Keywords: Arch length, facial index, odontometric, stature and gender determination


How to cite this article:
Gopinath T, Ganesh S, Subramani VN. Role of facial index and odontometric parameters in the establishment of stature and gender of individuals. J Pharm Bioall Sci 2021;13, Suppl S2:1068-73

How to cite this URL:
Gopinath T, Ganesh S, Subramani VN. Role of facial index and odontometric parameters in the establishment of stature and gender of individuals. J Pharm Bioall Sci [serial online] 2021 [cited 2022 Aug 14];13, Suppl S2:1068-73. Available from: https://www.jpbsonline.org/text.asp?2021/13/6/1068/329988




   Introduction Top


Stature, gender, age, and ancestry are important parameters of anthropometry, which helps to establish a biological Profile. In forensic anthropology, metric, nonmetric, and biochemical techniques are used to establish the identification of unknown human body remains. Stature is one of the distinct visible factors of an individual.[1] Sex and race determination can reduce the number of mismatches in forensic cases. Gender determination can be done by craniometry,[2] osteometry, odontometry, and DNA analysis. Although DNA analysis is the most precise method Lacks of facilities and the cost factor may be a hindrance, it is not used widely. Linear dimension method is a simple, affordable, and reliable technique, which acts as an excellent parameter.[3] This study was conducted to assess the linear dimension of the maxillary anterior teeth, facial height, and bizygomatic width as an anthropometric tool for stature and gender estimation.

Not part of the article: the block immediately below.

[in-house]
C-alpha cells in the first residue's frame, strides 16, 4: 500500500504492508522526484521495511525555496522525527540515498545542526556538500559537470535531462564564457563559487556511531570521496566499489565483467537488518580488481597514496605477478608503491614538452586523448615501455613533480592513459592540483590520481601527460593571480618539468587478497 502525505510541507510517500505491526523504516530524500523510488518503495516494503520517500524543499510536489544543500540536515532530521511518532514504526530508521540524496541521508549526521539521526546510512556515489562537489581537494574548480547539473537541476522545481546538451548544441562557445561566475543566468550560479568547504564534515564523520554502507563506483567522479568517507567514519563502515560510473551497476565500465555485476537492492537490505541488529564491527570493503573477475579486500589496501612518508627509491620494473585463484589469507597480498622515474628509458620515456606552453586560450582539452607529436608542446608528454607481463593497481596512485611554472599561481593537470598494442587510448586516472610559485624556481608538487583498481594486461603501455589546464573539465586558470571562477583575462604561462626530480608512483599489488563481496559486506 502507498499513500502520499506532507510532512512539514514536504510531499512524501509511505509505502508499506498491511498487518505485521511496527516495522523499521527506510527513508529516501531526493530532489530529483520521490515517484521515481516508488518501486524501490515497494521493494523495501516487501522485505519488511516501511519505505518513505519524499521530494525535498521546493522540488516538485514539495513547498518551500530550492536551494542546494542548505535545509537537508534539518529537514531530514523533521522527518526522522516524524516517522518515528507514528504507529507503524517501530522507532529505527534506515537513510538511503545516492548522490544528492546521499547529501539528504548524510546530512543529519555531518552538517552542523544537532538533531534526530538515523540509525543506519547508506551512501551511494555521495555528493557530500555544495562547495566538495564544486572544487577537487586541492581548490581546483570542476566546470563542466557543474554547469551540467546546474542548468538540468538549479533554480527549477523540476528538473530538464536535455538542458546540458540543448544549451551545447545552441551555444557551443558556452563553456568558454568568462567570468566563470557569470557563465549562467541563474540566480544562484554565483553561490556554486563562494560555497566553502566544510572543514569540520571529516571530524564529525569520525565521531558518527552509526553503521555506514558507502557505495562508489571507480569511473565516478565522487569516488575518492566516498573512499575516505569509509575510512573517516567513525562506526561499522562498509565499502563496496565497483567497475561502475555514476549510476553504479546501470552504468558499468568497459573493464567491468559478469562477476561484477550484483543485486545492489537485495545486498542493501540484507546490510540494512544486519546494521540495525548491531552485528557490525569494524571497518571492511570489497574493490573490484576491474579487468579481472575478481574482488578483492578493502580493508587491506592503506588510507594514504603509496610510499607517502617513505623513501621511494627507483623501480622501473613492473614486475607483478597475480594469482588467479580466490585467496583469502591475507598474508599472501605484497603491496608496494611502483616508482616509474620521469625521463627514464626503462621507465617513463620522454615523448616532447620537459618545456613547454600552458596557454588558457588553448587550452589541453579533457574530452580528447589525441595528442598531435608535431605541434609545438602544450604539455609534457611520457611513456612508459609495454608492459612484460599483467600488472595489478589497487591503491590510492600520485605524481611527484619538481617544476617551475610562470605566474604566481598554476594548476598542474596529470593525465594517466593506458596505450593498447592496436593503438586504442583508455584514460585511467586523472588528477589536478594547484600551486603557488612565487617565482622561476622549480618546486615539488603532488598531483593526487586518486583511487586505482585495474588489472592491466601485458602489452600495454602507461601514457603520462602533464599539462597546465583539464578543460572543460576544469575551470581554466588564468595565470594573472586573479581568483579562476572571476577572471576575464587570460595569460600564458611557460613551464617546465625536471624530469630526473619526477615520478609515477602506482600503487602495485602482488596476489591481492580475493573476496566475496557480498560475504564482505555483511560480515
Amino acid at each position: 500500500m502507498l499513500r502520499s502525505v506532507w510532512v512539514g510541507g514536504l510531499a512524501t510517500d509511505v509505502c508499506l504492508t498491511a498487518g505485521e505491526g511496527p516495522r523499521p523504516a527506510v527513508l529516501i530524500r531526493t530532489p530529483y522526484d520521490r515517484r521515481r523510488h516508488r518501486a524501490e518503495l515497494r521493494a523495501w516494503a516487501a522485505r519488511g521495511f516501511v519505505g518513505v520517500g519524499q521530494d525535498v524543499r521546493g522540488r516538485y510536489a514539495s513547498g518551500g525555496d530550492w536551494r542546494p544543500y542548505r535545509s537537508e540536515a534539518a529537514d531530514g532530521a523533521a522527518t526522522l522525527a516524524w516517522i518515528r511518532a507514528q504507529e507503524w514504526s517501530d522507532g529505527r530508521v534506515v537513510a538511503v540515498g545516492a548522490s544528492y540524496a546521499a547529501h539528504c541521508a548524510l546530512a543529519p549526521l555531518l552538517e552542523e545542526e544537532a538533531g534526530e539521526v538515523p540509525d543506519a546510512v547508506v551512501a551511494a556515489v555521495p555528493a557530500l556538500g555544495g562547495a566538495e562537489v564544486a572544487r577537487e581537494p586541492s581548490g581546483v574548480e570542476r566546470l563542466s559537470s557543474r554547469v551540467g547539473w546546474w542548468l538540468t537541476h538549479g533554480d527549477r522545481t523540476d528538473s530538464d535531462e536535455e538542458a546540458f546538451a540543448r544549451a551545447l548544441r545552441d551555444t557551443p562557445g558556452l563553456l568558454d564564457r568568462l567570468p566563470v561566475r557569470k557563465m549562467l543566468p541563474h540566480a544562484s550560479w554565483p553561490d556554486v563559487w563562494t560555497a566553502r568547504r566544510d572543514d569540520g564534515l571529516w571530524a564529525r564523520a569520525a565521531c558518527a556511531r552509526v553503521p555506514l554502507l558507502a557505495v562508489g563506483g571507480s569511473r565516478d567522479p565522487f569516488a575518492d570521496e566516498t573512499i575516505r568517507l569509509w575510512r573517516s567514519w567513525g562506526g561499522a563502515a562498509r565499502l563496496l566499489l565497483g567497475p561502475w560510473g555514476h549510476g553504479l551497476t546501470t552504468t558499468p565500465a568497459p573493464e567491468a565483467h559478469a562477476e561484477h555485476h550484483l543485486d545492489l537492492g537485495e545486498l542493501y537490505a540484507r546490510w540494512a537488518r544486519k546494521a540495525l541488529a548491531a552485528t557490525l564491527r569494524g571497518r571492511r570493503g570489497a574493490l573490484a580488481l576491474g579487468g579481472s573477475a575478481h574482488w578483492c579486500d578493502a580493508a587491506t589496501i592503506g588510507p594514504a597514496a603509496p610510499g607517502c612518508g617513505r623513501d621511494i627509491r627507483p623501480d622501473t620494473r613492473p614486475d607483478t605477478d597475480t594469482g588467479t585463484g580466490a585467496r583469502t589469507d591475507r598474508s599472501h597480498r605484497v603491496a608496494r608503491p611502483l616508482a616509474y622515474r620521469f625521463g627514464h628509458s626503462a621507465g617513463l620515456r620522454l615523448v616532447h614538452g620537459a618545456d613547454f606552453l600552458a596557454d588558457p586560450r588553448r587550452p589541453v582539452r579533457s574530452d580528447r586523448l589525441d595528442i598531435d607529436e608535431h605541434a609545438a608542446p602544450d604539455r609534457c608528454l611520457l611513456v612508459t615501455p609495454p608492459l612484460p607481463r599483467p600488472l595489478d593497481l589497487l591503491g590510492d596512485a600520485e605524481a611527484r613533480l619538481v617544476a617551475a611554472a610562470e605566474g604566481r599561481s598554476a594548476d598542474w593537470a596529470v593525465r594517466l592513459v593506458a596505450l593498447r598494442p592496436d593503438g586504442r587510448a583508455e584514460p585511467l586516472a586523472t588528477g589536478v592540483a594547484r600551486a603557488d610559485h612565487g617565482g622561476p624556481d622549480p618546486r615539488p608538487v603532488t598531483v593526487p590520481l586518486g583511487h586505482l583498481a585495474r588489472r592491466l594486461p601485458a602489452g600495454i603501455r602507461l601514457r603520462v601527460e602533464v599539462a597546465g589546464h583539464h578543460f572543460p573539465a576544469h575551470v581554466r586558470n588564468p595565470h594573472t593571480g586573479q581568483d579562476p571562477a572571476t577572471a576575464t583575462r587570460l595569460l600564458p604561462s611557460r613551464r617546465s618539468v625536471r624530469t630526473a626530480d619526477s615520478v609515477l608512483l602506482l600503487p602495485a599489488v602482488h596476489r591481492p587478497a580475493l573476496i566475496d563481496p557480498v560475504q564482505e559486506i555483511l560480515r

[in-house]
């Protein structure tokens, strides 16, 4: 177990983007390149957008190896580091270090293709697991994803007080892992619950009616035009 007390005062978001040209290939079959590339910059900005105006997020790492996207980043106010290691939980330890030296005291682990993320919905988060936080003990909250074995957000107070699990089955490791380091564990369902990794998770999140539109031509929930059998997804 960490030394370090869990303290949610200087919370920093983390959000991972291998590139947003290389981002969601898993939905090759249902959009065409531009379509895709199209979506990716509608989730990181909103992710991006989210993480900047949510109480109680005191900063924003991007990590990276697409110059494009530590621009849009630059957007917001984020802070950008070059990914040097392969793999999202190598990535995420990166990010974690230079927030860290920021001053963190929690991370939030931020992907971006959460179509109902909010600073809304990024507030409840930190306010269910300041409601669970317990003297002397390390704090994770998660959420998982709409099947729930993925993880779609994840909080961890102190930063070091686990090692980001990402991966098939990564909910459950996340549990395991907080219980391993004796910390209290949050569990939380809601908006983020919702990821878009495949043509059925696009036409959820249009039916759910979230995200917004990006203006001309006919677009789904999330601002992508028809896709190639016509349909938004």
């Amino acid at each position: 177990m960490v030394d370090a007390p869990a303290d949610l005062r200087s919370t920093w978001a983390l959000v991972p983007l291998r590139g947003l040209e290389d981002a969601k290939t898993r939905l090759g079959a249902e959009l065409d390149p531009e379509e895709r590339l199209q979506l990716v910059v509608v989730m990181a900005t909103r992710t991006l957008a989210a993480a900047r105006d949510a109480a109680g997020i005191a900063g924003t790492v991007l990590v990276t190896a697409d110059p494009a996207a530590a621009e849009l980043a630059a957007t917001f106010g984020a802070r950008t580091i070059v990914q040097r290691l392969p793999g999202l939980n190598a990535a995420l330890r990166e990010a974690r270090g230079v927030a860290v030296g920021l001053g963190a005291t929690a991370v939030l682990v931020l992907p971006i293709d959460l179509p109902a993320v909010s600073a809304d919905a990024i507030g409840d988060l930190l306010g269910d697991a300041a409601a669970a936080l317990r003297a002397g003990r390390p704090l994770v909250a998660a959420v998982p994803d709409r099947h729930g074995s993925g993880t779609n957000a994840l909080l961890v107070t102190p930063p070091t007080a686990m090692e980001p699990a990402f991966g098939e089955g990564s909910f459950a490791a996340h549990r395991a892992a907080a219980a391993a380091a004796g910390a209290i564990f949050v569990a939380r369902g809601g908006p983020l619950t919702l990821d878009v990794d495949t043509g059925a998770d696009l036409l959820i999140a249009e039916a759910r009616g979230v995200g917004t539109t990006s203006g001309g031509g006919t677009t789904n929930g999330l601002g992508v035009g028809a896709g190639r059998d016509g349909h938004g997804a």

Materials and Methods Top


The study was conducted in the Department of Oral Pathology and Microbiology, Faculty of Dental Sciences, Sri Ramachandra Institute of Higher Education and Research (SRIHER), Porur, Chennai. The present study was carried out after the approval from SRIHER Intuitional Ethical Committee (CSP/17/MAY/58/166). Seventy undergraduate student volunteers were participated after fulfilling the requirements.

Inclusion criteria

Volunteers with parents and grandparents of Tamil origin, healthy state of teeth and periodontium, and fully erupted permanent maxillary anteriors were included in the study.

Exclusion criteria

Abnormal aligned maxillary anteriors, orthodontic treatment, and any history of trauma were excluded from the study.

Students were informed about the nature of the study, and written informed consent was obtained. The demographic data of individuals were recorded. The height of the volunteers was measured using a wall-mounted height rod with the volunteers standing erect with the Frankfurt plane parallel to the platform. The volunteer's heels should not be raised from the platform during the recording. The morphological facial height was measured from nasion (n) to gnathion (gn) and also facial width was measured the distance between right and left zygion (zy). All odontometric measurements were measured on the cast of the same individuals. The maxillary impressions of all the volunteers were made with alginate and study models were prepared with dental stone. The mesiodistal width and clinical crown length of permanent maxillary central incisors and canine teeth were measured in cast models using electronic digital caliper (Germany) [Figure 1]. In addition, combined mesiodistal diameters of six anteriors were measured. These measurements were carried out by two investigators; Cohen's kappa value is 0.96 for the desired inter-examiner reliability. The collected data were entered in an Excel sheet and were analyzed using Statistical Package for the Social Sciences version 11.5 software (SPSS Inc,Chicago IL).